Wearing Muslim head scarves in schools has been banned all over the country since 2004. But will the mayor of Nice Christian Estrosi get away with telling Muslim football players they can not pray on the field?
Less than two weeks after a report indicating Daesh terrorists are planning an attack on the beaches of southern France and Italy, many in Nice, France are questioning why Mayor Christian Estrosi is suddenly taking a harder than normal stance against Muslims.
The mayor of Nice is trying to shut down a big mosque and threatening to cut funds to the local soccer club if players continue to pray on the pitch.
Estrosi secured a green light Monday to sue the French state in a bid to block the opening of a Saudi-funded mosque in the southern city.
He has accused the building's owner, Saudi Arabia's Islamic Affairs Minister Sheikh Saleh bin Abdulaziz, of wanting to "destroy all of the churches on the Arabian peninsula".
"Our intelligence services are worried about this place of worship," said the mayor, who represents France's centre-right The Republicans party, warning against "unregulated foreign funding".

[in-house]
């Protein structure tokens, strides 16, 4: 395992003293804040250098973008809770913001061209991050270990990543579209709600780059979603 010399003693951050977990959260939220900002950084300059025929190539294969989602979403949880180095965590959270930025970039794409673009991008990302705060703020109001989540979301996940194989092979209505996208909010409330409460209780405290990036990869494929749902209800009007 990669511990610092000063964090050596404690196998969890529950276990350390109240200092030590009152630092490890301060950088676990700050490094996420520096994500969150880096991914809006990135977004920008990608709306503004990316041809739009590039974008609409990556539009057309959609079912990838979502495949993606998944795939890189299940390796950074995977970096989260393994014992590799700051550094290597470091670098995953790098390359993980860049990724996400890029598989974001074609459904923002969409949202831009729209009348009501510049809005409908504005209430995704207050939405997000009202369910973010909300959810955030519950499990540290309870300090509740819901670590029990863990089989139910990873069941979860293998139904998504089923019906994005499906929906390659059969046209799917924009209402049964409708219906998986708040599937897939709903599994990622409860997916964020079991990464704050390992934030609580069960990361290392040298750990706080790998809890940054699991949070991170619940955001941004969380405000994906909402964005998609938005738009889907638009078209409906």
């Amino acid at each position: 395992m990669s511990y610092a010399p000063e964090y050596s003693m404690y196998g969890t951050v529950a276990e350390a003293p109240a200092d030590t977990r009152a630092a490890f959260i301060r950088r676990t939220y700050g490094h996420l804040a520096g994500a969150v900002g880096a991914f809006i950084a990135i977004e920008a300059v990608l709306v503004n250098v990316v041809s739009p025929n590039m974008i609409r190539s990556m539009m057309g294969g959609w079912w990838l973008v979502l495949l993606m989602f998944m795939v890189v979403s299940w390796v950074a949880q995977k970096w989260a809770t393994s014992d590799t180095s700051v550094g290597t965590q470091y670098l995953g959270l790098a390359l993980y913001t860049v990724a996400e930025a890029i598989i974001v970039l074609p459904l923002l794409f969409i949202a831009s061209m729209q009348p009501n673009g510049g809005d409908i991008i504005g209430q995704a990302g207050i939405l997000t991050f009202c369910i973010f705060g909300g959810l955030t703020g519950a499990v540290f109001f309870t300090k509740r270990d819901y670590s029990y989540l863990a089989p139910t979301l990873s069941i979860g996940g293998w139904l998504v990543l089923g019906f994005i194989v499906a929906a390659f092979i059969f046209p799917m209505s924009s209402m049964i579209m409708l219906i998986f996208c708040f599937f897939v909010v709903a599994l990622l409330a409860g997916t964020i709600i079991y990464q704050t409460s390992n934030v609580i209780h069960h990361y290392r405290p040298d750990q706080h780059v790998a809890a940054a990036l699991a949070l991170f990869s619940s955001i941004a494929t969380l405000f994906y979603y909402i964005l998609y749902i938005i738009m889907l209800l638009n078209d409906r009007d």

Estrosi received approval Monday from the council in the south coast city to take the central government's regional representative, Prefect Adolphe Colrat, to court over the issue.
Estrosi, mayor since 2008, said that the project which was initiated under his predecessor in 2002 was unauthorised.
Colrat recently gave conditional approval for the Nicois En-nour Institute mosque to open after construction, which began in July 2012, was completed in November.
He said that the mosque should not be subject to any foreign influence and called for it to be a beacon of Muslim worship in Nice and the region.
Opposition councillor Patrick Allemand accused Estrosi of "feeding populism".
"It is a stigmatising approach, you point the finger at a whole community," he said.
A petition supporting the mosque has attracted more than 2,100 signatures.